raising it, but I haven't heard anyone else advocate for that.  I
 think we need data points from more people to know whether or not
 that's a good idea in general.

 Processors have been getting faster, relative to spinning rust, over the 
 years.  So it puzzles me why anybody would want to raise the 
 cpu_tuple_cost!

The case where this is sensible is where your database mostly fits in
RAM, so that the cost of touching the underlying spinning rust isn't
so relevant.  The default cost settings are certainly not very good
for such scenarios.

regards, tom lane


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Re: [HACKERS] Auto-tuning work_mem and maintenance_work_mem

2014-02-17 Thread Bruce Momjian
On Sun, Feb 16, 2014 at 09:26:47PM -0500, Robert Haas wrote:
  So, would anyone like me to create patches for any of these items before
  we hit 9.4 beta?  We have added autovacuum_work_mem, and increasing
  work_mem and maintenance_work_mem by 4x is a simple operation.  Not sure
  about the others.  Or do we just keep this all for 9.5?
 
 I don't think anyone objected to increasing the defaults for work_mem
 and maintenance_work_mem by 4x, and a number of people were in favor,
 so I think we should go ahead and do that.  If you'd like to do the
 honors, by all means!

OK, patch attached.

 The current bgwriter_lru_maxpages value limits the background writer
 to a maximum of 4MB/s.  If one imagines shared_buffers = 8GB, that
 starts to seem rather low, but I don't have a good feeling for what a
 better value would be.
 
 The current vacuum cost delay settings limit autovacuum to about
 2.6MB/s.  I am inclined to think we need a rather large bump there,
 like 10x, but maybe it would be more prudent to do a smaller bump,
 like say 4x, to avoid changing the default behavior too dramatically
 between releases.  IOW, I guess I'm proposing raising
 vacuum_cost_limit from 200 to 800.
 
 I don't really know about cpu_tuple_cost.  Kevin's often advocated
 raising it, but I haven't heard anyone else advocate for that.  I
 think we need data points from more people to know whether or not
 that's a good idea in general.

Robert, can you take the lead on these remaining possible changes?  We
don't have time for any controversial changes but things everyone can
agree on, like work_mem, should be implemented for 9.4.

-- 
  Bruce Momjian  br...@momjian.ushttp://momjian.us
  EnterpriseDB http://enterprisedb.com

  + Everyone has their own god. +
diff --git a/doc/src/sgml/config.sgml b/doc/src/sgml/config.sgml
new file mode 100644
index e12778b..47bdebf
*** a/doc/src/sgml/config.sgml
--- b/doc/src/sgml/config.sgml
*** include 'filename'
*** 1213,1219 
 para
  Specifies the amount of memory to be used by internal sort operations
  and hash tables before writing to temporary disk files. The value
! defaults to one megabyte (literal1MB/).
  Note that for a complex query, several sort or hash operations might be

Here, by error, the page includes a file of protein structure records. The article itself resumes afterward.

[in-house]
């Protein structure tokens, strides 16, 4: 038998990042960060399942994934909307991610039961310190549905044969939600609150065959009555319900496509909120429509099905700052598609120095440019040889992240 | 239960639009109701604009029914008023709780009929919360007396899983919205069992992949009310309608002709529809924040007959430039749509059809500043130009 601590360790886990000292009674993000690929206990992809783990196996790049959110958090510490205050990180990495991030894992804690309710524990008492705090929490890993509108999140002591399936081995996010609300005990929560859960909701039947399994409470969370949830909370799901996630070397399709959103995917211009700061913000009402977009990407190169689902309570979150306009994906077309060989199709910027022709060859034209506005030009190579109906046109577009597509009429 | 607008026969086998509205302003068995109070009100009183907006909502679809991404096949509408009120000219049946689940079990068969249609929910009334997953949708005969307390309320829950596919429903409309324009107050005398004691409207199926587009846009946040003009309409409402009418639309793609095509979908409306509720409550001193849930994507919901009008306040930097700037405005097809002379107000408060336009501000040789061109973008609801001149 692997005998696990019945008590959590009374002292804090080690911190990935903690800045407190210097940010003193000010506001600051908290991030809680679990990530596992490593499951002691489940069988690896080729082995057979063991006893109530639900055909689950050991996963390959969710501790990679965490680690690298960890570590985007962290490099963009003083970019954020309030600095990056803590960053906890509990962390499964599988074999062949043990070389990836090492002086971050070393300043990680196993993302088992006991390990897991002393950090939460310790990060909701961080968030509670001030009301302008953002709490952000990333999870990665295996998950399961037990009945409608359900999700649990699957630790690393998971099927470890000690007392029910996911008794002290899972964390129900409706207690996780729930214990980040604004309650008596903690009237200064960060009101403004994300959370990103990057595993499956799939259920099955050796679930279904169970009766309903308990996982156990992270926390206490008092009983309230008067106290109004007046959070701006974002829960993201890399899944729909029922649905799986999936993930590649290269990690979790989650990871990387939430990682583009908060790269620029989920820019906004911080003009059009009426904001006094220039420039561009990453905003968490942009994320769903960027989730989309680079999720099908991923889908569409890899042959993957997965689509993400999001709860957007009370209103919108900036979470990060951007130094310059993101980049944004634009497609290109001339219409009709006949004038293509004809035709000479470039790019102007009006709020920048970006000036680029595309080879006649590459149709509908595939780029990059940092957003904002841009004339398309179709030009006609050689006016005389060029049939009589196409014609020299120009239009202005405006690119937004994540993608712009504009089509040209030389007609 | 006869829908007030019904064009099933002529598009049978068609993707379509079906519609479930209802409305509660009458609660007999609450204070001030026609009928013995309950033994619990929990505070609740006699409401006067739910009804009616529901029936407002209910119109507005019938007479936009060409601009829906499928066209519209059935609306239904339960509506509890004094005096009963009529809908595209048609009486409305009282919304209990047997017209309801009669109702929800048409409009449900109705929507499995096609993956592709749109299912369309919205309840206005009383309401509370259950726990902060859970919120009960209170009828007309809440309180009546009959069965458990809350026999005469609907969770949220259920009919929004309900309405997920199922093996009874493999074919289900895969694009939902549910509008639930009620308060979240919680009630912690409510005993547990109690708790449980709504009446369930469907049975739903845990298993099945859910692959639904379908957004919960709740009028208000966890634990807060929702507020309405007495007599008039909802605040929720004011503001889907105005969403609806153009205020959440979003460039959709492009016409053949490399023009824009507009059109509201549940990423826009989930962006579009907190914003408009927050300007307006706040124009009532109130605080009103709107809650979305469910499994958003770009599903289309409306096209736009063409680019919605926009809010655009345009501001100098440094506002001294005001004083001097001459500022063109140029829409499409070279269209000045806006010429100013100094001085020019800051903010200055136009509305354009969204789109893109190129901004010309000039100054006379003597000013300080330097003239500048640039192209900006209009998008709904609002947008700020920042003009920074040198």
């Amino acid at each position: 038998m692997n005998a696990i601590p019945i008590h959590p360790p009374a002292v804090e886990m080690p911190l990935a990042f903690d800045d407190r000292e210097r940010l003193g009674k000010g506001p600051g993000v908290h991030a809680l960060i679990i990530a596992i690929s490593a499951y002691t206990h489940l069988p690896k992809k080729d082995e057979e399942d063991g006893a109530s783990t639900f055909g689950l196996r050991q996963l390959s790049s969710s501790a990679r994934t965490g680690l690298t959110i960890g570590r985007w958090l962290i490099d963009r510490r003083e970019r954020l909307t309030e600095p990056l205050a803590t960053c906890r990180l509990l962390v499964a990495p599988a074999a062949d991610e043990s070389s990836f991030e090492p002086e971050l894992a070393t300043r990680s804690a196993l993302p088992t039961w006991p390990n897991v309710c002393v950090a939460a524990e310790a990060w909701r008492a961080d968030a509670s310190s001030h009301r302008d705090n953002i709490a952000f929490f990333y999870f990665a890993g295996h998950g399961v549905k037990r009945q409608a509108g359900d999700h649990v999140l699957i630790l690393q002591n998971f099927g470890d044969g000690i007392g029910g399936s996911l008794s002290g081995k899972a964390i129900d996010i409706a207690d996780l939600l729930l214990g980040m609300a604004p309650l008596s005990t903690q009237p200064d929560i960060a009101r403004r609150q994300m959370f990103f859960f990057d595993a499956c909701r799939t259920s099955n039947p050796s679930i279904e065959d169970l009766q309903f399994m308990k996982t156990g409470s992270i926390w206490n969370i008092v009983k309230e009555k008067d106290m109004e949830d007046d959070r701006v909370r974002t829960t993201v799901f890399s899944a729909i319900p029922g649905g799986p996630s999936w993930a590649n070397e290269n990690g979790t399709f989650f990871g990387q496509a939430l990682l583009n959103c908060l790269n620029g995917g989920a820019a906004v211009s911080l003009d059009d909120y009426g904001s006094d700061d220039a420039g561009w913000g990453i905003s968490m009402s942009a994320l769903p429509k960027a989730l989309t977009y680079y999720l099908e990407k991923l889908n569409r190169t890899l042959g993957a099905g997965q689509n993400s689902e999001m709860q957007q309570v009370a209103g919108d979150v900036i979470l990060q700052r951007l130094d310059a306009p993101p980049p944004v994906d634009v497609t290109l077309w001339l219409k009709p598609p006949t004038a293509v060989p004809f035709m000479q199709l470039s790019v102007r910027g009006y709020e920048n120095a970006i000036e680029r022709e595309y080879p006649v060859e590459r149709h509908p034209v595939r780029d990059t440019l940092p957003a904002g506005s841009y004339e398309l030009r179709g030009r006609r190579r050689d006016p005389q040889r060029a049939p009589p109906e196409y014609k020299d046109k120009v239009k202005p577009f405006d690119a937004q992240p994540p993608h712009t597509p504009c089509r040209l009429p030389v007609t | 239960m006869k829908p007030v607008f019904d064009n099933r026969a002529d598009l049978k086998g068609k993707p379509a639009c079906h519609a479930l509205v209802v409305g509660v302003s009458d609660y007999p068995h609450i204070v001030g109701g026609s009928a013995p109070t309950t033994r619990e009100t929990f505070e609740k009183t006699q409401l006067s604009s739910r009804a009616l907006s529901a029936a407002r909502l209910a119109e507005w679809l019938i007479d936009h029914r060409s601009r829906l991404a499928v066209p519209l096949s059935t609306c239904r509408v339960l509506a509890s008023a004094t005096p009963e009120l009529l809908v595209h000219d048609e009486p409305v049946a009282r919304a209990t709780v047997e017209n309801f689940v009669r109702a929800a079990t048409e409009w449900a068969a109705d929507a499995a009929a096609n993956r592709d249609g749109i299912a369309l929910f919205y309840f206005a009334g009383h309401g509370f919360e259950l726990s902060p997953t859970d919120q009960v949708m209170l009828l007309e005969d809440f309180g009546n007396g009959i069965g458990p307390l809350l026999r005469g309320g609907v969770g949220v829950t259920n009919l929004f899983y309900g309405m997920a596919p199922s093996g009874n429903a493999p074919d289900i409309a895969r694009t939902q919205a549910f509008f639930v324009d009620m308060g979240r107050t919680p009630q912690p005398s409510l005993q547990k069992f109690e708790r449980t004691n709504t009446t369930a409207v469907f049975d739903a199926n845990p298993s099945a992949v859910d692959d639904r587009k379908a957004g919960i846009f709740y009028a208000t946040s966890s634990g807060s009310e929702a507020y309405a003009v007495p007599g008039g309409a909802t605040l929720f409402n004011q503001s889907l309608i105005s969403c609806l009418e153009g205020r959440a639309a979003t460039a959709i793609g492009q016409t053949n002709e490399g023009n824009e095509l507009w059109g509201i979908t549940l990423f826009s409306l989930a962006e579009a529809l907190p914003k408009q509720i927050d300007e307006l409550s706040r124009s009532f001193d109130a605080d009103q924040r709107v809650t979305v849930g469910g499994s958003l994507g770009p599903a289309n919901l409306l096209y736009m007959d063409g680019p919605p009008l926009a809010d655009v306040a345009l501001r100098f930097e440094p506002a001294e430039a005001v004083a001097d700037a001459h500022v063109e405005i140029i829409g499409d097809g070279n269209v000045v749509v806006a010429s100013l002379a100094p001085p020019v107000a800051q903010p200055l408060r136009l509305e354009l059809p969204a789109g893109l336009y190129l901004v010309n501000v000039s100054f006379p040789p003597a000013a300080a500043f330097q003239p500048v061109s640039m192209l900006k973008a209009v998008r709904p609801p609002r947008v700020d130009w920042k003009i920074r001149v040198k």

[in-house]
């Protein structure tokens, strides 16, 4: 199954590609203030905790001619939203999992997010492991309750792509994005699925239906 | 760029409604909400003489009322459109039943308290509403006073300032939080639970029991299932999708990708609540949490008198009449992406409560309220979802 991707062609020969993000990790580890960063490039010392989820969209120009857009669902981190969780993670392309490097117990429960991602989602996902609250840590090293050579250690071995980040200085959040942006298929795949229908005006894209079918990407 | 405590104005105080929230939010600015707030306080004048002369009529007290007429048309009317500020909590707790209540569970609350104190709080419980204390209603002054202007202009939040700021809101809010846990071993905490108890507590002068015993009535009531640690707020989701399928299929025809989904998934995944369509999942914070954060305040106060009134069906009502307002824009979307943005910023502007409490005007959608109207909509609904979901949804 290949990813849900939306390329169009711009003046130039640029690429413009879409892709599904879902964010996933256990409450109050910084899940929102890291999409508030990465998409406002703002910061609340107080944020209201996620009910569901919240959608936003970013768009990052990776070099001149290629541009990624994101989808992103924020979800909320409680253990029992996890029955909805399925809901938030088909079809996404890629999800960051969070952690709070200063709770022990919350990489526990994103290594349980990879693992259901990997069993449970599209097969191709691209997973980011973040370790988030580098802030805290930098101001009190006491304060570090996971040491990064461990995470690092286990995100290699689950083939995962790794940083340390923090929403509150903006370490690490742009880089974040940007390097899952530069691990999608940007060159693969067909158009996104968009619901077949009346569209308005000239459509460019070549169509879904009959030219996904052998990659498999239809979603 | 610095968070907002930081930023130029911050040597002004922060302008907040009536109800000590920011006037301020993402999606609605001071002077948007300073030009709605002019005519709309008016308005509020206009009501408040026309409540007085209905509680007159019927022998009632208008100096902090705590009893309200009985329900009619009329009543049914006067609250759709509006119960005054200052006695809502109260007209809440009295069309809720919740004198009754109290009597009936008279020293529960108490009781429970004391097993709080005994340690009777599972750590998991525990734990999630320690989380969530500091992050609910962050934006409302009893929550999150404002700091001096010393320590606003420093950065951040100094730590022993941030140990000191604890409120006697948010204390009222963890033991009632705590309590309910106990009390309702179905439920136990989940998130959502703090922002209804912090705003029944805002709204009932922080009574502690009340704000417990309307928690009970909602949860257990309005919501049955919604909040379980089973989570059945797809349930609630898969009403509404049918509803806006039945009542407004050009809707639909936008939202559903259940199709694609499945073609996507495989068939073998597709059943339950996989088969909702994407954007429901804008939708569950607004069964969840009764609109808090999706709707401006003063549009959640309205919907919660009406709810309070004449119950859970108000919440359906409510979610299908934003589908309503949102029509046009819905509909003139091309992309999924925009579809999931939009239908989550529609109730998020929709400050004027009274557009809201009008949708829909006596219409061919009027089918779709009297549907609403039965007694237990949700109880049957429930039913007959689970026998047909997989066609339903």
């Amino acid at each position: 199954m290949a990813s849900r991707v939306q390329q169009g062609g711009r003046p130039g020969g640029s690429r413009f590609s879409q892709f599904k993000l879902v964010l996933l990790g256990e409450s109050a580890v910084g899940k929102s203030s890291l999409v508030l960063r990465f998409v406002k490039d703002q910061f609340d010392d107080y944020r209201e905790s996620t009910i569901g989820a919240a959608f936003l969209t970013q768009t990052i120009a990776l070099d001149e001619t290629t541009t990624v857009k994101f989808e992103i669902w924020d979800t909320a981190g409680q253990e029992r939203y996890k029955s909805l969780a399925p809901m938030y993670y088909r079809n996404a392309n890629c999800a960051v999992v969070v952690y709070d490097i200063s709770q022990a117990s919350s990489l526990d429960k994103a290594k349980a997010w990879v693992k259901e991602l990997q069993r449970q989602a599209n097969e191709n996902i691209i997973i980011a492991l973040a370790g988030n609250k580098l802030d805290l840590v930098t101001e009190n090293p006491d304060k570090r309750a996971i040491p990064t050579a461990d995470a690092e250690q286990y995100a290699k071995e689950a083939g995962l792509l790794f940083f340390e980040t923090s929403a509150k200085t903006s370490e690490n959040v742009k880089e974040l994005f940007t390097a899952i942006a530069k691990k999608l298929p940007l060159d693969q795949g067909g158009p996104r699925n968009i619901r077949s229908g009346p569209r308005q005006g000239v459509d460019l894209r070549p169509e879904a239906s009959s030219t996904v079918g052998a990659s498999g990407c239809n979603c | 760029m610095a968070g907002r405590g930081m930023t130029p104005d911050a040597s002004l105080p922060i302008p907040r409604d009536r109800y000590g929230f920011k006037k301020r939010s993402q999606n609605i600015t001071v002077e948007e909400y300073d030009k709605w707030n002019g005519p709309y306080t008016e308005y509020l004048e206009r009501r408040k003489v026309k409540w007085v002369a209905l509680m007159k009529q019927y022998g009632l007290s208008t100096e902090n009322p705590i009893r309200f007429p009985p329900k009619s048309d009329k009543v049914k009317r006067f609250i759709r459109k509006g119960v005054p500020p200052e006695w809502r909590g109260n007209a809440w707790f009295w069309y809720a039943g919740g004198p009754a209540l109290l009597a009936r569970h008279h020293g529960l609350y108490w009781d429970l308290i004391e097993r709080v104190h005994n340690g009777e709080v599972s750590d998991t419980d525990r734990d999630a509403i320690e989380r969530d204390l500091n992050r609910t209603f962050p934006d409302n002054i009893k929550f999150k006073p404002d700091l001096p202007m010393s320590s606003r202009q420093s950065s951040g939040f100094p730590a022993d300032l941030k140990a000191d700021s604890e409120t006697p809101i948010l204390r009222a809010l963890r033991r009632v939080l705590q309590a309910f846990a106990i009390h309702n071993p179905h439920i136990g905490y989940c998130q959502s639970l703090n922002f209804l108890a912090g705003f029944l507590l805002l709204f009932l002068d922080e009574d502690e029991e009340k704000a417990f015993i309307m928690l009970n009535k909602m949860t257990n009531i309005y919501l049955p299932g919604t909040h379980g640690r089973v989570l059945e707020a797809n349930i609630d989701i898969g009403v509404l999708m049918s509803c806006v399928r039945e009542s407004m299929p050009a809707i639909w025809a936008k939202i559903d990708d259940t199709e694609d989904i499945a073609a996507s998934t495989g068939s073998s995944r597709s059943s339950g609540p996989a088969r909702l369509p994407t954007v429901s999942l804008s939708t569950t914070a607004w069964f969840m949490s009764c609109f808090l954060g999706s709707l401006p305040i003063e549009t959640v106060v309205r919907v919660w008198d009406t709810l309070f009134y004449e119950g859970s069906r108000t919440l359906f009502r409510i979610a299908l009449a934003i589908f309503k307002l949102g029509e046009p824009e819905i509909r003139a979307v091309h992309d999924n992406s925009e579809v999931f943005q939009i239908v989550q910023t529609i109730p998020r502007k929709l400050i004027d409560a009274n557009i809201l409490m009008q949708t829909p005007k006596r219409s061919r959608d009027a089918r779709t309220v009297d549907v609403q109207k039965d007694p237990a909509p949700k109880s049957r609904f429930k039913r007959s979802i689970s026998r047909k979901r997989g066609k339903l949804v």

running in parallel; each operation will be allowed to use as much memory
  as this value specifies before it starts to write data into temporary
--- 1213,1219 
 para
  Specifies the amount of memory to be used by internal sort operations
  and hash tables before writing to temporary disk files. The value
! defaults to four megabytes (literal4MB/).
  Note that for a complex query, several sort or hash operations might be
  running in parallel; each operation will be allowed to use as much memory
  as this value specifies before it starts to write data into temporary
*** include 'filename'
*** 1239,1245 
  Specifies the maximum amount of memory to be used by maintenance
  operations, such as commandVACUUM/command, commandCREATE
  INDEX/, and commandALTER TABLE ADD FOREIGN KEY/.  It defaults
! to 16 megabytes (literal16MB/).  Since only one of these
  operations can be executed at a time by a database session, and
  an installation normally doesn't have many of them running
  concurrently, it's safe to set this value significantly larger
--- 1239,1245 
  Specifies the maximum amount of memory to be used by maintenance
  operations, such as commandVACUUM/command, commandCREATE
  INDEX/, and commandALTER TABLE ADD FOREIGN KEY/.  It defaults
! to 64 megabytes (literal64MB/).  Since only one of these
  operations can be executed at a time by a database session, and
  an installation normally doesn't have many of them running
  concurrently, it's safe to set this value significantly larger
diff --git a/src/backend/utils/misc/guc.c b/src/backend/utils/misc/guc.c
new file mode 100644
index 86afde1..aa5a875
*** a/src/backend/utils/misc/guc.c
--- b/src/backend/utils/misc/guc.c
*** static struct config_int ConfigureNamesI
*** 1773,1779 
  			GUC_UNIT_KB
  		},
  		work_mem,
! 		1024, 64, MAX_KILOBYTES,
  		NULL, NULL, NULL
  	},
  
--- 1773,1779 
  			GUC_UNIT_KB
  		},